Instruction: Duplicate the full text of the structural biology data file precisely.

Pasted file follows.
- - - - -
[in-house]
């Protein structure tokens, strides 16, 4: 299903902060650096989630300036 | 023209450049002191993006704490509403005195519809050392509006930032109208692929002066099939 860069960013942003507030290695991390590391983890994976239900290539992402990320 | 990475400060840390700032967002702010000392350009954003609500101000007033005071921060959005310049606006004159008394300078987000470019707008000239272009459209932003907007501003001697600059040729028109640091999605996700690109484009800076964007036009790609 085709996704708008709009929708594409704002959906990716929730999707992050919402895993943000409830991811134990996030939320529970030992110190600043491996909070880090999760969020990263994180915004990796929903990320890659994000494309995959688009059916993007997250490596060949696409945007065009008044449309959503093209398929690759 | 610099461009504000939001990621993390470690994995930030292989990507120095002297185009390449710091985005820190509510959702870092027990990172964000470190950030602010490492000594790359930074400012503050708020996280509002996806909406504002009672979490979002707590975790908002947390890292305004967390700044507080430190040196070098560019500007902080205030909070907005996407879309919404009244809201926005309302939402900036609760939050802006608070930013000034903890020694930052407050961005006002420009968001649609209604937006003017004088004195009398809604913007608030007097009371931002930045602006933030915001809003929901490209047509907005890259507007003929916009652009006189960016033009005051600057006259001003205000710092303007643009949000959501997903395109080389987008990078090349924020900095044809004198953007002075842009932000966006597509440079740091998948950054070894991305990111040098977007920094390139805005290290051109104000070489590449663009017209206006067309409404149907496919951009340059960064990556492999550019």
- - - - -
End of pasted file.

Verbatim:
[in-house]
């Protein structure tokens, strides 16, 4: 299903902060650096989630300036 | 023209450049002191993006704490509403005195519809050392509006930032109208692929002066099939 860069960013942003507030290695991390590391983890994976239900290539992402990320 | 990475400060840390700032967002702010000392350009954003609500101000007033005071921060959005310049606006004159008394300078987000470019707008000239272009459209932003907007501003001697600059040729028109640091999605996700690109484009800076964007036009790609 085709996704708008709009929708594409704002959906990716929730999707992050919402895993943000409830991811134990996030939320529970030992110190600043491996909070880090999760969020990263994180915004990796929903990320890659994000494309995959688009059916993007997250490596060949696409945007065009008044449309959503093209398929690759 | 610099461009504000939001990621993390470690994995930030292989990507120095002297185009390449710091985005820190509510959702870092027990990172964000470190950030602010490492000594790359930074400012503050708020996280509002996806909406504002009672979490979002707590975790908002947390890292305004967390700044507080430190040196070098560019500007902080205030909070907005996407879309919404009244809201926005309302939402900036609760939050802006608070930013000034903890020694930052407050961005006002420009968001649609209604937006003017004088004195009398809604913007608030007097009371931002930045602006933030915001809003929901490209047509907005890259507007003929916009652009006189960016033009005051600057006259001003205000710092303007643009949000959501997903395109080389987008990078090349924020900095044809004198953007002075842009932000966006597509440079740091998948950054070894991305990111040098977007920094390139805005290290051109104000070489590449663009017209206006067309409404149907496919951009340059960064990556492999550019």